Archived Posts from this Category
Archived Posts from this Category
Two days in a row! Woo-hoo!
And another big Christmas project, though this one was from last year. Looking back, I’m not entirely clear how I managed to needle-felt three stockings with a newborn, though I guess he was still sleeping a lot of the time in his father’s arms, so maybe that explains it. Years earlier, I had decorated felt stockings for our little family of three people and ten animals, but I’d used the cheap synthetic stuff and had never gotten around to making one for Lucas after he was born. So I was determined my children would have lovingly-crafted felt stockings, newborn baby or not!
I found a pattern for a Santa on etsy for Jonah’s stocking:
I’m really proud of the Santa — and I was impressed how much heftier he was than he would have been had I not followed a pattern — I actually needle-felted him first and then sewed him on rather than needle-felting him directly onto the wool felt. I am disappointed at the shape of all the stockings — they ended up too long and skinny, with boxy toes. But I do love that Santa:
For my ballet-in-general-and-Nutcracker-in-particular-obsessed daughter, I attempted a Sugar Plum Fairy. Mia loves her, but I’m afraid she turned out a little too manly in the face and shoulders. I tried and tried to fix it until I’d needle-felted everything so firmly there was no more tweaking. Oh well!
And a close-up of Mr. Sugar Plum:
The animals ended up a little cartoonish, but I still think it’s sweet. It’s decorated with strings of popcorn, apples and oranges. The family in the book goes to the edge of town each year to decorate a tree for the animals. It’s such a wonderful story, and when they are back home, there’s a scene where the little boy is lying in bed, thinking of all the animals coming out to eat from the tree. Covering the little boy is a quilt with a tree and all the animals on it — a sweet touch this crafty mama really appreciated!
Here’s a little more detail on Lucas’ stocking:
And now I need to get to crafting for this year! I have lots of littler gifts, plus a large crafty gift for each child still to make! I’ll be back in this space, sharing a little of our decorating and crafting as we go!
Our family was lucky enough to get to experience a perfect and wonderful homebirth under the care of our dedicated and much loved midwife. During the course of my pregnancy, we bonded over our mutual love for animals, and both she and her birth assistant enjoyed having our pup Audrey there for Jonah’s birth. When it came time for me to make a gift for her, I decided to attempt to render in felt a photograph of Audrey and Jonah shortly after his birth. I also included a little vervet my midwife raised and who now lives at The Primate Rescue Center in Kentucky.
Here’s the original picture:
And my attempt to recreate it:
I don’t think I succeeded in recreating sweet little Jonah — his nose is clownish, I couldn’t get his hair right and those adorable little forehead furrows… I think I should just stick to creating REAL babies. But I’m pretty pleased with how our Audrey lady and Bob the vervet ended up looking.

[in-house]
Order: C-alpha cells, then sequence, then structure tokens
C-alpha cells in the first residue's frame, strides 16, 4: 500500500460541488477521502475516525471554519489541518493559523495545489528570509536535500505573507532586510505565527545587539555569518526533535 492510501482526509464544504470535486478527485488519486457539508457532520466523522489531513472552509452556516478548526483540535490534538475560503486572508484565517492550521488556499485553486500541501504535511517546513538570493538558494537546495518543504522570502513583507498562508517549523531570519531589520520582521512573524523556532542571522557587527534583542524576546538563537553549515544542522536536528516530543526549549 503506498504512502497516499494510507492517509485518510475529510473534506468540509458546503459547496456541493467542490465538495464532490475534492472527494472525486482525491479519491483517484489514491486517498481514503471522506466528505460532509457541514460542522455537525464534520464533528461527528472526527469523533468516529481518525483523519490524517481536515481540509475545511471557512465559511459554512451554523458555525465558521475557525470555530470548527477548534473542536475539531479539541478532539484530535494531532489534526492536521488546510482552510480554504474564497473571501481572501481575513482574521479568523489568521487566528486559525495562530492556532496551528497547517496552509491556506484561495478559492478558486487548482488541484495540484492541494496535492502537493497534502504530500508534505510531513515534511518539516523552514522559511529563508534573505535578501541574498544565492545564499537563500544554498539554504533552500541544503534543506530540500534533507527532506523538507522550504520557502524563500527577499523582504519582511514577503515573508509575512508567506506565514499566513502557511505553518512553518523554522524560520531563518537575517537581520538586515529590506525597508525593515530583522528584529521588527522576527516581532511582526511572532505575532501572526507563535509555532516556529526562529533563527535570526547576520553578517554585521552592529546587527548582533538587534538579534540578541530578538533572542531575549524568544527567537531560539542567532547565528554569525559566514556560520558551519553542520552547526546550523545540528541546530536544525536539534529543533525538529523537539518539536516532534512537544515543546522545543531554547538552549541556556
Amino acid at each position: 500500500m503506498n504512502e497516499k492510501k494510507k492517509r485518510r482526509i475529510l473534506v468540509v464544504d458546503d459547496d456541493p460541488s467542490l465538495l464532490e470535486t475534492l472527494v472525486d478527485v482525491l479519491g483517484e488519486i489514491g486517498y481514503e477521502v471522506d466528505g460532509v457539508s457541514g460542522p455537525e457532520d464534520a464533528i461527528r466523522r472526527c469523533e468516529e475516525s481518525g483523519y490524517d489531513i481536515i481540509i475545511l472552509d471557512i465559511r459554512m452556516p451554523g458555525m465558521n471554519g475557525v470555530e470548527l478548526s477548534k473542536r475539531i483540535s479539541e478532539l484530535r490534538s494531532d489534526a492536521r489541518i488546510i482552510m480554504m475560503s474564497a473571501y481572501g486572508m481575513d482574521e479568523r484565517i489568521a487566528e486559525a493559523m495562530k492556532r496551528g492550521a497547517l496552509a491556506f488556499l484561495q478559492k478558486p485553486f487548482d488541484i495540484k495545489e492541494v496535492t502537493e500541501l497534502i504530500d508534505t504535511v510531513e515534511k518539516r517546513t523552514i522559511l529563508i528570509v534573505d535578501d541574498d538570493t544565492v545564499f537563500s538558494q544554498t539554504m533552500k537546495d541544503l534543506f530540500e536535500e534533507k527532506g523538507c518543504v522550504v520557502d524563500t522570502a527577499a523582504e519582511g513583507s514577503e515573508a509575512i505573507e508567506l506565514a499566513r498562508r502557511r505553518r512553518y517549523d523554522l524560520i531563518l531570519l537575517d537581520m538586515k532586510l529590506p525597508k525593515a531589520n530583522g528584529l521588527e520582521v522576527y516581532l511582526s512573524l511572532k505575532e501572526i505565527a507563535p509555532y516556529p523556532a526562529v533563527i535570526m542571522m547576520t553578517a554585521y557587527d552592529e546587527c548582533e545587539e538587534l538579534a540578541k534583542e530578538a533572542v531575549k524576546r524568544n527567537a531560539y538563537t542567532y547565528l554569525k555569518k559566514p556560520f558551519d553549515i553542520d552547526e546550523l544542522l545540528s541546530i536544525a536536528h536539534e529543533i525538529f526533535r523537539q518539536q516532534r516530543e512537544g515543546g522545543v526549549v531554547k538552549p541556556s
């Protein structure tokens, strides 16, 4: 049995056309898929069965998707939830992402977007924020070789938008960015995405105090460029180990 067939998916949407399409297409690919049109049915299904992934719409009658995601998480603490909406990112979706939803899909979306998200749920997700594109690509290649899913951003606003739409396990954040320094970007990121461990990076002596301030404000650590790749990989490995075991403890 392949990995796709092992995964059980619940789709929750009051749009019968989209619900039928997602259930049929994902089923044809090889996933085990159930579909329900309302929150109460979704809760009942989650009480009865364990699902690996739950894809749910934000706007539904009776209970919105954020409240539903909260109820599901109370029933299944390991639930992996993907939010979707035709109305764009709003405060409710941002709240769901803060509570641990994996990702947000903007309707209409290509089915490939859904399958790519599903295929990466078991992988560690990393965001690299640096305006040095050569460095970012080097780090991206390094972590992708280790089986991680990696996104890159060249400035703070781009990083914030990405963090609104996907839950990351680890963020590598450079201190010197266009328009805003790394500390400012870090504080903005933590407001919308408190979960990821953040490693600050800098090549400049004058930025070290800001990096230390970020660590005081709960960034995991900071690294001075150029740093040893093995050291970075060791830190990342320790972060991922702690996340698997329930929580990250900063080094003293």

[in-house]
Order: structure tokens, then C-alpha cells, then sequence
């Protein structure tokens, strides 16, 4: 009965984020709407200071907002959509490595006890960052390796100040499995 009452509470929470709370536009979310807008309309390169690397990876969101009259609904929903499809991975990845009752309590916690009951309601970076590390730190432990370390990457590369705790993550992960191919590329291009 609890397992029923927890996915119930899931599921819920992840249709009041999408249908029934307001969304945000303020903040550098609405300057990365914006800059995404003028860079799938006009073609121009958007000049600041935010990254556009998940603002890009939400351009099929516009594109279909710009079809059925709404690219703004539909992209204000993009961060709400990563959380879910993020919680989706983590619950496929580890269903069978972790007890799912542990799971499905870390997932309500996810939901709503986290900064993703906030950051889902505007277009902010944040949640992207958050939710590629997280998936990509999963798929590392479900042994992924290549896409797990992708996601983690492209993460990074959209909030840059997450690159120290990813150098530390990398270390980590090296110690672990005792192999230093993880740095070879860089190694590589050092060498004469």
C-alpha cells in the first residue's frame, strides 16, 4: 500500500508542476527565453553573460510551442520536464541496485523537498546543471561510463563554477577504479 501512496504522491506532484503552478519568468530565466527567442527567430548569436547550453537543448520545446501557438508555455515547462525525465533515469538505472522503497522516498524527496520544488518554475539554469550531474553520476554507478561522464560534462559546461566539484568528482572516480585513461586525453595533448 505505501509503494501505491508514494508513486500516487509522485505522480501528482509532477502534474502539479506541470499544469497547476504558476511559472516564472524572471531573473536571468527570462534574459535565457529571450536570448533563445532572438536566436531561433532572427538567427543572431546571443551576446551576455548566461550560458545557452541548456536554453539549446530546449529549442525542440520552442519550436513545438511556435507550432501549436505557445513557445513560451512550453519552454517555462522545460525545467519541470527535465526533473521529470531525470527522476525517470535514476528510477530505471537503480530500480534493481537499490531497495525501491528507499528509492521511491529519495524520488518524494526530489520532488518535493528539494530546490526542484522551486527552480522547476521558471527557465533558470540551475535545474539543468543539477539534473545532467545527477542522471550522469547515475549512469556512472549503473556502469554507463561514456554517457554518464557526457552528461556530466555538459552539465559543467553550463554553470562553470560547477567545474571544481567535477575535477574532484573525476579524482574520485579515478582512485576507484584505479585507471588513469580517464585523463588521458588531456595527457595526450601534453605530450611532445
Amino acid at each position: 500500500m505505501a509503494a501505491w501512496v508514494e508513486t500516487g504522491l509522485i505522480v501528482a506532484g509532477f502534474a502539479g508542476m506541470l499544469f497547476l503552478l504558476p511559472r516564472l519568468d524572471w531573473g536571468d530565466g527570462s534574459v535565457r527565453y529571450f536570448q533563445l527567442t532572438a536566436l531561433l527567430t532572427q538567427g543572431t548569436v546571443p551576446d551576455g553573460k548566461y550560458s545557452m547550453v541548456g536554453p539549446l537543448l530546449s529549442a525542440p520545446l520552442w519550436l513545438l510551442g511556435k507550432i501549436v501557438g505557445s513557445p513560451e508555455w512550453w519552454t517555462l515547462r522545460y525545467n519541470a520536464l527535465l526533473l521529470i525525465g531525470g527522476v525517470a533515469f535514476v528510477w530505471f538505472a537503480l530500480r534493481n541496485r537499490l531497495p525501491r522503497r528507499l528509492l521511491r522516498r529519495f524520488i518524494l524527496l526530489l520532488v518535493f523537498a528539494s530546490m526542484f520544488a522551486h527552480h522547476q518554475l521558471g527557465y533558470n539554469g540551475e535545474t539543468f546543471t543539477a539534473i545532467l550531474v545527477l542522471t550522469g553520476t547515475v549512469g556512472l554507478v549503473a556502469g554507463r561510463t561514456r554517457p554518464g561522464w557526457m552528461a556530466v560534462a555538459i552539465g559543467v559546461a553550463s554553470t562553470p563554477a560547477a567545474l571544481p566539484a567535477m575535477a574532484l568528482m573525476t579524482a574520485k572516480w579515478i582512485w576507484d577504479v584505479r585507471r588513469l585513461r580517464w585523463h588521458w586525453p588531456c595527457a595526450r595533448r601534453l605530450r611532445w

The founder of the sanctuary where Bob now lives is featured in part of the book Animal Underworld: Inside America’s Black Market for Rare and Exotic Species, a chilling investigation into the trade in exotic animals in this country. It follows paper trails that lead from AZA accredited zoos to canned hunts, explains the dangers and cruelties of keeping wild animals as pets and is just generally one of those books that you can’t “unknow” after you read it. You’ll find yourself recounting horrifying details to innocent bystanders, but who knows, you might end up influencing just the right person to make a difference… [steps off soapbox…]
The crafting is coming along slowly around here with a baby who has suddenly started making the distinction between Mama’s arms and just about anyone else’s. So while we manage to never actually put him down, he’s needing specifically me in the evenings when I would be crafting. I’m still getting a few minutes in here and there, and I have some plans for Valentine’s Day, but progress is slow. I’ll try to post some older projects if the newer ones take too long, so keep checking back!
I’ve been working on these little felt mailboxes for ages now, and had planned to finish them much earlier. I have visions of leaving little love notes to my littles for them to find in their mailboxes. I hope they’ll be as popular as I keep imagining… things rarely are!
I was sort of making it up as a I went along, and now looking at the finished project, I’m thinking they are a bit long… they could stand to be a house shorter, or maybe even half the length they are now. And the felt on the inside is a bit loose because of some spatial-relation deficits on my part, but otherwise, I’m pretty pleased.